Brit Hume raised the prospect yesterday. I remember a friend of mine asking during the Syria red-line fiasco, when President Obama did himself such damage, “Does Obama not realize that all these foreign crises inevitably fade as matters of public concern over time?” I wonder if the president is counting on a similar dynamic here — in other words, he’s placated the public with limited action now, and if the public’s hawkish mood dissipates, he may never need to do the much more difficult things that will likely be necessary to success.
The Wall Street Journal has a good piece on the limits of the campaign so far:
As the U.S. prepares to launch a ground war by proxy forces in Syria and Iraq, there are signs that the air campaign is disrupting militant group Islamic State. Fighters are fleeing their bases, they travel at night and in smaller units and are cutting back on cellphone and radio communications to evade detection, according to U.S. officials and opponents of the group on the ground.
However, Islamic State appears to have largely withstood the airstrikes so far and with scant pressure on the ground in Iraq and Syria, the militants have given up little of the territory they captured before the campaign began.
“The strikes are useless so far,” said Mohammad Hassan, an activist in eastern Syria battling the regime of Bashar al-Assad. “Most of the training camps and the bases were empty when the coalition hit them.”
Naturally, ISIS began preparing for airstrikes as soon as we announced them:
Syrian anti-Assad activists and members of the Western-backed Free Syrian Army said the U.S. is overestimating the impact it has had on Islamic State. Some residents living in areas controlled by the group in Syria maintain that the air campaign has had little effect.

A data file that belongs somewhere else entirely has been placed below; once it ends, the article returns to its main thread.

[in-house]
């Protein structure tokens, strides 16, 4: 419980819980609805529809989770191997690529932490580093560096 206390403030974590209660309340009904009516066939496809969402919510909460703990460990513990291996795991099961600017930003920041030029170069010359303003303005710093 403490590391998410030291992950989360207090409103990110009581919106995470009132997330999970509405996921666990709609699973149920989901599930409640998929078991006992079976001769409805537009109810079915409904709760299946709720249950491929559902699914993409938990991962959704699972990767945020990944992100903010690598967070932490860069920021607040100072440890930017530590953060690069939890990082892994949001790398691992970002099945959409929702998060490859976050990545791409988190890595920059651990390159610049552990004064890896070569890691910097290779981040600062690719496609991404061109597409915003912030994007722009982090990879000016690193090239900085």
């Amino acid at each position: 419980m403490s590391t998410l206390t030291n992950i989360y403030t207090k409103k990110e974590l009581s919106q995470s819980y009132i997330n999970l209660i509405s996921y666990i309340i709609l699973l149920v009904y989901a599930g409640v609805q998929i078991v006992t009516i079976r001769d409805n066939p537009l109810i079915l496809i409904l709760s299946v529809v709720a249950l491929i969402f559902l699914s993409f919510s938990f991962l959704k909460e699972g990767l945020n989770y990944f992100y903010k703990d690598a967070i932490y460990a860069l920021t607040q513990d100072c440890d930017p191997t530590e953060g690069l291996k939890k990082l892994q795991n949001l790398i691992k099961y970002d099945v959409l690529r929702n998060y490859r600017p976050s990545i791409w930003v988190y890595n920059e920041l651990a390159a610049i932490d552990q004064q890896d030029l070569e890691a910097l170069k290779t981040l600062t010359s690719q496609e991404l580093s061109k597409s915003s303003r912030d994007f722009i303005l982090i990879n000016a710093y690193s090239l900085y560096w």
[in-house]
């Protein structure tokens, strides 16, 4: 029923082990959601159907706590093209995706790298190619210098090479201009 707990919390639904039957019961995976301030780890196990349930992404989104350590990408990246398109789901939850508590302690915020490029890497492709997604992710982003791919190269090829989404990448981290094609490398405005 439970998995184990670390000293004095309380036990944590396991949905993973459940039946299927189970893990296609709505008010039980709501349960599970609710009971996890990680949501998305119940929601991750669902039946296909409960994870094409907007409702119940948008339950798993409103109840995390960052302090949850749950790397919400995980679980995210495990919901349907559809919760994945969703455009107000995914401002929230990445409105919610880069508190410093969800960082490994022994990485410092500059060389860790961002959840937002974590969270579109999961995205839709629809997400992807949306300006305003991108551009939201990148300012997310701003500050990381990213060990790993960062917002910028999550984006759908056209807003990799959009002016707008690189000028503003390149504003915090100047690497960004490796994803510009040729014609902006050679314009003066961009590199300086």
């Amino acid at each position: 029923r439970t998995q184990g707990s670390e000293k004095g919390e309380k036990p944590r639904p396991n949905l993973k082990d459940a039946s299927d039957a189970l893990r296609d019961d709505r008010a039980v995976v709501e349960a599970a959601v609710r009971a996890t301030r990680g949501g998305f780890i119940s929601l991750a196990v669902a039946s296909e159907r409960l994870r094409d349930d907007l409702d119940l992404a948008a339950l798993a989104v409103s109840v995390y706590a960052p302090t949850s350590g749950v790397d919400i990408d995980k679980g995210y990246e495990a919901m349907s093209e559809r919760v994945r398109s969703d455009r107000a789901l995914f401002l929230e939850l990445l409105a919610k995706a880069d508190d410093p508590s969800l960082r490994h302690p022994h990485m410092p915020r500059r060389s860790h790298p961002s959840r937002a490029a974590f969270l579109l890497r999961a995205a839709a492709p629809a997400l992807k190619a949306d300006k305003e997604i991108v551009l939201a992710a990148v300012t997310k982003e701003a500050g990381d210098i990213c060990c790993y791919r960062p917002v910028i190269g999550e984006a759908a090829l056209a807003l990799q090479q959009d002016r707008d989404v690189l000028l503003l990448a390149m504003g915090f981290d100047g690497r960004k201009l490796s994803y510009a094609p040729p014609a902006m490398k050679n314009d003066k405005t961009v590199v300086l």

Militants began moving weaponry and leadership away from their bases immediately after the U.S. announced in September it would strike targets in Syria, activists and rebels said. By mid-September, residents of Raqqa—Islamic State’s de facto capital in northeastern Syria—said the city was emptied of the group’s senior leadership.
“We used to see commanders around the city. But since the announcement [that airstrikes would begin], they’re gone,” said one Raqqa resident.
However, an official from one U.S. ally in the Persian Gulf defended the success of the strikes so far, saying they had slowed the militants’ advance in both countries and was slowly degrading their financing infrastructure.
One of our problems is that we lack intelligence:
Christopher Harmer, a defense analyst at the Institute for the Study of War in Washington, said the U.S. is having a hard time getting actionable intelligence. As a result, he estimated only about 10% of the sorties being flown by the U.S. and its partners have dropped bombs.
“ISIS is not really structured in such a way as to be vulnerable to airstrikes,” he said. “They don’t have a lot of static targets. We can bomb a building here, a building there, a tank here, a truck there. But ISIS fighters are very good at intermingling with the civilian population.”